Background: Cancer cachexia is a metabolic syndrome prevalent in the majority of the advanced cancers and is associated with complications such as anorexia, early satiety, weakness, anemia, and edema, thereby reducing performance and impairing quality of life. Skeletal muscle wasting is a characteristic feature of cancer-cachexia and mitochondria is responsible for regulating total protein turnover in skeletal muscle tissue.
Methods: We carried out an exhaustive search for cancer cachexia and the role of mitochondria in the same in various databases. All the relevant articles were gathered and the pertinent information was extracted out and compiled which was further structured into different sub-sections.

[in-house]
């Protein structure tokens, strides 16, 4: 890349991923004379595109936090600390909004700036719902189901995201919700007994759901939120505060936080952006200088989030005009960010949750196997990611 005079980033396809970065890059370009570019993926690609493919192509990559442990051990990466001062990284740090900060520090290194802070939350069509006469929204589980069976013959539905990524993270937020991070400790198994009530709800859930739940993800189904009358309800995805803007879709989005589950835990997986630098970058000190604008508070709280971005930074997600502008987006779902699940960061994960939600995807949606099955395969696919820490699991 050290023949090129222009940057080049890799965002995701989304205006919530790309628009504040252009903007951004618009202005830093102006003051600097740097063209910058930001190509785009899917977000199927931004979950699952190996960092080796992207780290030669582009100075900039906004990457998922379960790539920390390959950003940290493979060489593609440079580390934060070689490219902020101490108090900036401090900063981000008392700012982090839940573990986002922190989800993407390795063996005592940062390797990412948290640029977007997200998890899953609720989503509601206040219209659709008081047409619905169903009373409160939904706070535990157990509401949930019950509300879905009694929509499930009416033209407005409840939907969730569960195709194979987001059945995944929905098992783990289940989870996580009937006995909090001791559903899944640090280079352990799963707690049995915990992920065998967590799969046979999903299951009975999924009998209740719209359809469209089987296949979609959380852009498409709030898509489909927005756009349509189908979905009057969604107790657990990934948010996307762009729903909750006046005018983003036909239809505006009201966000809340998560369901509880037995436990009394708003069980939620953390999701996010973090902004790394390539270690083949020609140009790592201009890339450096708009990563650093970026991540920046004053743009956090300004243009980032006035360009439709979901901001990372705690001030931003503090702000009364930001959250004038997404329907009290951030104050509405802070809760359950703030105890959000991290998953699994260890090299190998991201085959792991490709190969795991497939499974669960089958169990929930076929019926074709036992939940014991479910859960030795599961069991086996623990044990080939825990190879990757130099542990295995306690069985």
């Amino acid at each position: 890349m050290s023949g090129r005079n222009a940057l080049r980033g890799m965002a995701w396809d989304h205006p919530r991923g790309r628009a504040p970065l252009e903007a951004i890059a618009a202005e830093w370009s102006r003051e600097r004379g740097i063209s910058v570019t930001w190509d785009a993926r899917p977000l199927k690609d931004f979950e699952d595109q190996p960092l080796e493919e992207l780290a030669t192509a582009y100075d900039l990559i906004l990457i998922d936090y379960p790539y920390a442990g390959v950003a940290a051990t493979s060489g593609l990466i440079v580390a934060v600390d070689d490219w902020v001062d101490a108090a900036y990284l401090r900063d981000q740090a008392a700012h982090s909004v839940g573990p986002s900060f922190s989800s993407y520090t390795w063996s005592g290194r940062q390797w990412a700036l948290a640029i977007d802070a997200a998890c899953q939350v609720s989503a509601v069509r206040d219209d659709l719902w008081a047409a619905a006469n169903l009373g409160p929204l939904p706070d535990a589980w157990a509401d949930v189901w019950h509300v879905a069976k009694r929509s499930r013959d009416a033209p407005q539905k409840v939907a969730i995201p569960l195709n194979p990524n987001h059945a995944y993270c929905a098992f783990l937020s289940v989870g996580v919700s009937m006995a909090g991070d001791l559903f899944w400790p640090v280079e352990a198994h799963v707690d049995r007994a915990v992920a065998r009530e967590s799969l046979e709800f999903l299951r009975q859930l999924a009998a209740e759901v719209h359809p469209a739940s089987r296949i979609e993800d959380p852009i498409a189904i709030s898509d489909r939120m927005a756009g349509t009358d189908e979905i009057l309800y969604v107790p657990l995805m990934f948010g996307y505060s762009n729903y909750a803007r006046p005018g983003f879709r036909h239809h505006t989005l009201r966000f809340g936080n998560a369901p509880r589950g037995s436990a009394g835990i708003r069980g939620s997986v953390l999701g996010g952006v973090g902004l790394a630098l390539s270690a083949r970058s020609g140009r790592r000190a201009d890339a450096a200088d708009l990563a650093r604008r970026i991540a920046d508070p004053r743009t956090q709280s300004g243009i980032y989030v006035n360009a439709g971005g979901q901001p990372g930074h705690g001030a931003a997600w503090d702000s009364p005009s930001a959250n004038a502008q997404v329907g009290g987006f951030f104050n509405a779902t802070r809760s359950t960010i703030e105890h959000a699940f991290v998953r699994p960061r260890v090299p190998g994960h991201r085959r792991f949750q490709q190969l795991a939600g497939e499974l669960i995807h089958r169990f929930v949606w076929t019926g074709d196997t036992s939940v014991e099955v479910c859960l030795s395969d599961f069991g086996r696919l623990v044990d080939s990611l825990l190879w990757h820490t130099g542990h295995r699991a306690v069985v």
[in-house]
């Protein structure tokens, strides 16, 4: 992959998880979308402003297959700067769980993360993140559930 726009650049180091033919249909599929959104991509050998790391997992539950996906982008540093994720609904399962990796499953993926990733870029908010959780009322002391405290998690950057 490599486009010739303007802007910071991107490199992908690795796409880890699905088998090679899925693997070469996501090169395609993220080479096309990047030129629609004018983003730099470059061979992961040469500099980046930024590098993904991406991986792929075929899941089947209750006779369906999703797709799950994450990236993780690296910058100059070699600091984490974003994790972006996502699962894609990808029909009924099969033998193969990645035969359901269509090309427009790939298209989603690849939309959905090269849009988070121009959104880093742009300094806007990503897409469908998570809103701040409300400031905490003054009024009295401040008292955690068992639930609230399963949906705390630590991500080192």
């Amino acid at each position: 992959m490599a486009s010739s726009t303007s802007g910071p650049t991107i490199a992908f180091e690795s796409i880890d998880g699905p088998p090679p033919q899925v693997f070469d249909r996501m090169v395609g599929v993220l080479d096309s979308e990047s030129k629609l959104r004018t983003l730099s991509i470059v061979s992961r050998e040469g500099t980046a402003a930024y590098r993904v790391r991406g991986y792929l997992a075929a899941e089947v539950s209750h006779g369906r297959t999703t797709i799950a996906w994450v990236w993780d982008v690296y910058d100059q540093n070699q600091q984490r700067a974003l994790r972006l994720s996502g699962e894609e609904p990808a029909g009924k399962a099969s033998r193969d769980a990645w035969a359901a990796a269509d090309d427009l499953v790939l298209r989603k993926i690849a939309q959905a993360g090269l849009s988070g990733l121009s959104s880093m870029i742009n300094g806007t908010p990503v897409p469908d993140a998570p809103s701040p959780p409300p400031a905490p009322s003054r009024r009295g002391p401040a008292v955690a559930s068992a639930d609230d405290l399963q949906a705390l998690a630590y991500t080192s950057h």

Results: Various findings on the mitochondrial alterations in connection to its disturbed normal physiology in various models of cancer-cachexia have been recently reported, suggesting a significant role of the organelle in the pathogenesis of the complications involved in the disorder. It has also been reported that reduced mitochondrial oxidative capacity is due to reduced mitochondrial biogenesis as well as altered balance between fusion and fission protein activities. Moreover, autophagy in mitochondria (termed as mitophagy) is reported to play an important role in cancer cachexia.
Conclusions: The present review aims to put forth the changes occurring in mitochondria and hence explore possible targets which can be exploited in cancer-induced cachexia for treatment of such a debilitating condition.